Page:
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Bialys in Ojai

Here is another recipe from the Viewpoints tour. We had the pleasure of eating homemade bialys made by our tango dancer friend, teacher and host Stephen Bauer in Ojai, CA last summer. Stephen is also known for his “Tango Chef” workshops which teach people about how to make “kinetic concoctions for tastier tango.”

His is a little bialy history from

“Outside of New York City, the bialy is little known. Bialys came to the United States from Bialystok, Poland, and they are sometimes known as Bialystok Kuchen. In the early 1900s, hundreds of thousands of Eastern European Jews immigrated to American and settled in New York City. They brought with them their taste and recipes for bialys. While there were once dozens of bialy bakeries in New York, the number can now be counted on one hand. Bialys have long been a staple in New York delicatessens and a favorite of the Jewish community. True bialy lovers know where the best bakeries are. In fact, Manhattan’s Lower East Side is lovingly called “Bialy Central.”

A bialy is similar to a bagel, in that it is a round, chewy roll. But it is unlike a bagel in three important ways: One, it does not have a hole in the middle, but a depression; two, bialys never became popular outside of New York City; and three, bagels are boiled and bialys are baked. The indentation in the middle of the dough is filled with onion, garlic, or poppy seeds. Because the bialy has a very short shelf like, about 6 hours, they do not lend to being shipped around the country. They can be modest in size, 3 to 4 inches, or the size of a small pizza. Similar to the bialy is the onion pletzel and the onion board, popular Jewish breads from other countries.”


Onion Topping (recipe below)
2 cups warn water (110 to 115 degrees), divided
1 package active dry yeast
2 teaspoons granulated sugar
2 1/4 teaspoons salt
1 3/4 cups bread flour
3 1/2 cups all-purpose flour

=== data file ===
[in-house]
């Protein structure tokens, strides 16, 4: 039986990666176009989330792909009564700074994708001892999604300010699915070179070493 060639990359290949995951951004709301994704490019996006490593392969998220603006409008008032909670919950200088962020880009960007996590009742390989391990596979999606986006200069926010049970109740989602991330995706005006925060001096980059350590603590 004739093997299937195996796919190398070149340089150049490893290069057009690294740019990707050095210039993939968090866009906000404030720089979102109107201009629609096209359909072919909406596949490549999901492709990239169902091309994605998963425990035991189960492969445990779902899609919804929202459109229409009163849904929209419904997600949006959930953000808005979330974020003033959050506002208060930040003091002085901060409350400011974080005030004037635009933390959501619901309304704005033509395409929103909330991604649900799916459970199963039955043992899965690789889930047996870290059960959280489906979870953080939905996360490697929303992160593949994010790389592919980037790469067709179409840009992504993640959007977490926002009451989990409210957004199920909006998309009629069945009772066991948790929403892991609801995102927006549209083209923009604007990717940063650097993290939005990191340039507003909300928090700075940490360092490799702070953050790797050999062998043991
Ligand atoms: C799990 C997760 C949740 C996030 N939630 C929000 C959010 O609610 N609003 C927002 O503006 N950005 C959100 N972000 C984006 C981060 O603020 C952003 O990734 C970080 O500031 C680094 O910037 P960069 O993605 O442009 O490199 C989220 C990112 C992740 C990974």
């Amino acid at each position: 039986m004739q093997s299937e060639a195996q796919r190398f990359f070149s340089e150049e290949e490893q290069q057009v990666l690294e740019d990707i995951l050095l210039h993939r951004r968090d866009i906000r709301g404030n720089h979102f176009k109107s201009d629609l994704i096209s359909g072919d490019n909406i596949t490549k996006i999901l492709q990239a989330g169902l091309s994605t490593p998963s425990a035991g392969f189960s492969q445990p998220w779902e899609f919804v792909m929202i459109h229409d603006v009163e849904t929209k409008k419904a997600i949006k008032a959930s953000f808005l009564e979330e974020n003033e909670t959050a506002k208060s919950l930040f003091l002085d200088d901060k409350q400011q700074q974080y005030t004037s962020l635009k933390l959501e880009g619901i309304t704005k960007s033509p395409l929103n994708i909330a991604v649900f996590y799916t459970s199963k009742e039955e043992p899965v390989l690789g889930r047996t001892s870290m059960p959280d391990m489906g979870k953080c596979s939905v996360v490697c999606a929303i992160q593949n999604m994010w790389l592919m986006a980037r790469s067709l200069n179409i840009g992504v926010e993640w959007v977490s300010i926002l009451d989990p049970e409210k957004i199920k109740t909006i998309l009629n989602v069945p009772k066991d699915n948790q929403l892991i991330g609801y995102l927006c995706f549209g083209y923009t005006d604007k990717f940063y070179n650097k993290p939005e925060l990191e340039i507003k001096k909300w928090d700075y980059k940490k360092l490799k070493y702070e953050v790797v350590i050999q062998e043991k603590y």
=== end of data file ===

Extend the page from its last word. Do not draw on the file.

Cover two baking sheets with parchment paper and sprinkle lightly with cornmeal.

Prepare Onion Topping; set aside.

In a large bowl, combine 1/2 cup water, yeast, and sugar; let stand 10 minutes or until foamy. Add remaining 1 1/2 cups water, salt, bread flour, and all-purpose flour. Knead by hand or with dough hook of mixer for 8 minutes until smooth (the dough will be soft). If you think the dough is too moist – add flour, a tablespoon at a time. If the dough is looking dry and gnarly – add warm water, a tablespoons at a time.

Form dough into a ball and place in a lightly oiled bowl, turning to oil all sides. Cover with plastic wrap and let rise 1 1/2 hours or until tripled in bulk. Punch dough down in bowl, turn it over, cover with plastic wrap, and let rise another 45 minutes or until doubled in bulk.

On a floured board or counter, punch dough down and roll into a cylinder shape. With a sharp knife, cut cylinder into 8 rounds. Lay dough rounds flat on a lightly floured board, cover with a towel, and let them rest 10 minutes. Gently pat each dough round into circles (a little higher in the middle than at the edge), each about 3 to 4 inches in diameter. Place bialys on prepared baking sheets, cover with plastic wrap, and let rise an additional 30 minutes or until increased by about half in bulk (don’t let them over-rise.

Make an indention in the center of each bialy with two fingers of each hand, pressing from the center outward, leaving a 1-inch rim. Place approximately 1 teaspoon of Onion Topping in the hole of each bialy. Dust lightly with flour, cover with plastic wrap, and let rise 15 minutes.

Preheat oven to 425 degrees F.

Bake on upper and lower shelves of the oven for 6 to 7 minutes, then switch pans and reverse positions of pans (front to back), and bake another 5 to 6 minutes until bialys are lightly browned. NOTE: These are soft rolls, and it is important not to bake them too long or they will be very dry. Remove from oven and let cool on wire racks.

After cooling, immediately place in a plastic bag (this will allow the exterior to soften slightly). NOTE: These rolls are best eaten fresh, preferably lightly toasted and smeared with cream cheese. For longer storage, keep in the freezer.

Makes 8 bialys.


1 tablespoon vegetable or olive oil
1 1/2 teaspoons poppy seeds
1/3 cup minced onion
1/2 teaspoon coarse kosher salt

In a small bowl, combine vegetable or olive oil, poppy seeds, onions, and salt; set aside.



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